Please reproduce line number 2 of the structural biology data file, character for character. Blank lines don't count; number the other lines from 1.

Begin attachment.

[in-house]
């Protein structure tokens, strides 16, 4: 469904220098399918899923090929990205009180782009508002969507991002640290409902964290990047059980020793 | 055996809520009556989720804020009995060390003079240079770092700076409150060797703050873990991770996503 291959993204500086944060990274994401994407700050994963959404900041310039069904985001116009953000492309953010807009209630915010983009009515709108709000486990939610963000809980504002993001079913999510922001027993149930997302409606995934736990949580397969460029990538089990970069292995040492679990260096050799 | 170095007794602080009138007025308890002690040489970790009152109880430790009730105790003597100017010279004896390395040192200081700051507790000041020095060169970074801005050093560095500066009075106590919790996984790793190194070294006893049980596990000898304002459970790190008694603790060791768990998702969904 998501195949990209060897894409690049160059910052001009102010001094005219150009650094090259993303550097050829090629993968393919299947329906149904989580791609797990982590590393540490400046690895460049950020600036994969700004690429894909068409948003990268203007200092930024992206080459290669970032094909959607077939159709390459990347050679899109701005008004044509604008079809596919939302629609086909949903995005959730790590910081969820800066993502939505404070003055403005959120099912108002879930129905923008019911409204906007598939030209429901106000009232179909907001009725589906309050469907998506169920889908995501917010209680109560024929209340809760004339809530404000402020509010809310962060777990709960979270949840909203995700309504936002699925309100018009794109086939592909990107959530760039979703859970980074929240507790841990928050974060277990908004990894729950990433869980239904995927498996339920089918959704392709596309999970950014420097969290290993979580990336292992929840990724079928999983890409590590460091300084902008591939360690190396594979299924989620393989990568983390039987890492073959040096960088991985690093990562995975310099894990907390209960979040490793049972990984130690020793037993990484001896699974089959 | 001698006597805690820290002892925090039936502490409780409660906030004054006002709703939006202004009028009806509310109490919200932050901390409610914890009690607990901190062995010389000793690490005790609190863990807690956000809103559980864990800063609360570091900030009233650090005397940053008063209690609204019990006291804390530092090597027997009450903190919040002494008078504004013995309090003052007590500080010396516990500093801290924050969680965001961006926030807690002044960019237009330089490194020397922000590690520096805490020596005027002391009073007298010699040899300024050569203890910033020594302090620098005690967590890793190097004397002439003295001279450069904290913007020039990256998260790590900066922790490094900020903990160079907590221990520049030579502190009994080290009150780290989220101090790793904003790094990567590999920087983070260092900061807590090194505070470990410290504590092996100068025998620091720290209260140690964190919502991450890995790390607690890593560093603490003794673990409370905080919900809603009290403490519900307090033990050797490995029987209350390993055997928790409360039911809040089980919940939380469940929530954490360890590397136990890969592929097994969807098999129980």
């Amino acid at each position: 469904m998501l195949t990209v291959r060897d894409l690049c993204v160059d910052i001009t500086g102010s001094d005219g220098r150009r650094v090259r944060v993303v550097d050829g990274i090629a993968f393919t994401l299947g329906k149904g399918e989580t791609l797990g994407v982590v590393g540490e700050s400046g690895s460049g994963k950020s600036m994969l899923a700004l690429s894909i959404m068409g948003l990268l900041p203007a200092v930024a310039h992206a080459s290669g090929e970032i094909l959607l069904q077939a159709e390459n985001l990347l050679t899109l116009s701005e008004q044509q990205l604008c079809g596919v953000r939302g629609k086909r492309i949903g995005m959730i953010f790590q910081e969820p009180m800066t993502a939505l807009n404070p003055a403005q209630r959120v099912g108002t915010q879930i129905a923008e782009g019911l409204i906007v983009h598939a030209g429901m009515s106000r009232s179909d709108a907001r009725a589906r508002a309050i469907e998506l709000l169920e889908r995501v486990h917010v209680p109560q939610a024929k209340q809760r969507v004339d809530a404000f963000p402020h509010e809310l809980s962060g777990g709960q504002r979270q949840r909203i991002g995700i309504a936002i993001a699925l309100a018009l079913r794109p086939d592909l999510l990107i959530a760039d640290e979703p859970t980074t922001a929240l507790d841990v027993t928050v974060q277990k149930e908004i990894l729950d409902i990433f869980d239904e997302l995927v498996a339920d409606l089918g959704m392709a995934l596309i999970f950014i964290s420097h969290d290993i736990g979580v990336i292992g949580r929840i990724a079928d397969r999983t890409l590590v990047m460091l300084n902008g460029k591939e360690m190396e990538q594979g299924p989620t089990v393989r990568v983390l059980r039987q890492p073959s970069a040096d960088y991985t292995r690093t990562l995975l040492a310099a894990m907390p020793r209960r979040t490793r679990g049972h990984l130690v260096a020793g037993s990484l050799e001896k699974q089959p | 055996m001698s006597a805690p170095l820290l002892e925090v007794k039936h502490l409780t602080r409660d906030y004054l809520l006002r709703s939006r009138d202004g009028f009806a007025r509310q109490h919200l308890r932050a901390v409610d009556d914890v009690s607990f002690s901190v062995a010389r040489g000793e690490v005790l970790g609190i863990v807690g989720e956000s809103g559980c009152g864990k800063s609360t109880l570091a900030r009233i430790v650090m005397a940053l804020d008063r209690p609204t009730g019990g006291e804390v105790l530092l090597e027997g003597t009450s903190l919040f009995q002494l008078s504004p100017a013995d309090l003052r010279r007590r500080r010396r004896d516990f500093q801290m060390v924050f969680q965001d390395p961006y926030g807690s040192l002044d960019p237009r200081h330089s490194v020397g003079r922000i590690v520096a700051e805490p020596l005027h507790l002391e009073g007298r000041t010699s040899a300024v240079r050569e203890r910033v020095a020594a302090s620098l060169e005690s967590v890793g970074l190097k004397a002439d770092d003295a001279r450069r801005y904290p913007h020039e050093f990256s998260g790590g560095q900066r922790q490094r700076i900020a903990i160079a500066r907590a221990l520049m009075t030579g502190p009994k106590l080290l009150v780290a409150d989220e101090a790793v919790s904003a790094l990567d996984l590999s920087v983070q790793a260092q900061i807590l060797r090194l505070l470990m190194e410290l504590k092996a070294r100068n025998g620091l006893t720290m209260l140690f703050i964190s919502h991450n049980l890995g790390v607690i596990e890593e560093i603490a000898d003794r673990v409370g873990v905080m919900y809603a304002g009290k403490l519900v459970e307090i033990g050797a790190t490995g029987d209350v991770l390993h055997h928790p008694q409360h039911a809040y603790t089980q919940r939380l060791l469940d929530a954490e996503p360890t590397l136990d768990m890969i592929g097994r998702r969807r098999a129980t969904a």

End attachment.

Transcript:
């Protein structure tokens, strides 16, 4: 469904220098399918899923090929990205009180782009508002969507991002640290409902964290990047059980020793 | 055996809520009556989720804020009995060390003079240079770092700076409150060797703050873990991770996503 291959993204500086944060990274994401994407700050994963959404900041310039069904985001116009953000492309953010807009209630915010983009009515709108709000486990939610963000809980504002993001079913999510922001027993149930997302409606995934736990949580397969460029990538089990970069292995040492679990260096050799 | 170095007794602080009138007025308890002690040489970790009152109880430790009730105790003597100017010279004896390395040192200081700051507790000041020095060169970074801005050093560095500066009075106590919790996984790793190194070294006893049980596990000898304002459970790190008694603790060791768990998702969904 998501195949990209060897894409690049160059910052001009102010001094005219150009650094090259993303550097050829090629993968393919299947329906149904989580791609797990982590590393540490400046690895460049950020600036994969700004690429894909068409948003990268203007200092930024992206080459290669970032094909959607077939159709390459990347050679899109701005008004044509604008079809596919939302629609086909949903995005959730790590910081969820800066993502939505404070003055403005959120099912108002879930129905923008019911409204906007598939030209429901106000009232179909907001009725589906309050469907998506169920889908995501917010209680109560024929209340809760004339809530404000402020509010809310962060777990709960979270949840909203995700309504936002699925309100018009794109086939592909990107959530760039979703859970980074929240507790841990928050974060277990908004990894729950990433869980239904995927498996339920089918959704392709596309999970950014420097969290290993979580990336292992929840990724079928999983890409590590460091300084902008591939360690190396594979299924989620393989990568983390039987890492073959040096960088991985690093990562995975310099894990907390209960979040490793049972990984130690020793037993990484001896699974089959 | 001698006597805690820290002892925090039936502490409780409660906030004054006002709703939006202004009028009806509310109490919200932050901390409610914890009690607990901190062995010389000793690490005790609190863990807690956000809103559980864990800063609360570091900030009233650090005397940053008063209690609204019990006291804390530092090597027997009450903190919040002494008078504004013995309090003052007590500080010396516990500093801290924050969680965001961006926030807690002044960019237009330089490194020397922000590690520096805490020596005027002391009073007298010699040899300024050569203890910033020594302090620098005690967590890793190097004397002439003295001279450069904290913007020039990256998260790590900066922790490094900020903990160079907590221990520049030579502190009994080290009150780290989220101090790793904003790094990567590999920087983070260092900061807590090194505070470990410290504590092996100068025998620091720290209260140690964190919502991450890995790390607690890593560093603490003794673990409370905080919900809603009290403490519900307090033990050797490995029987209350390993055997928790409360039911809040089980919940939380469940929530954490360890590397136990890969592929097994969807098999129980």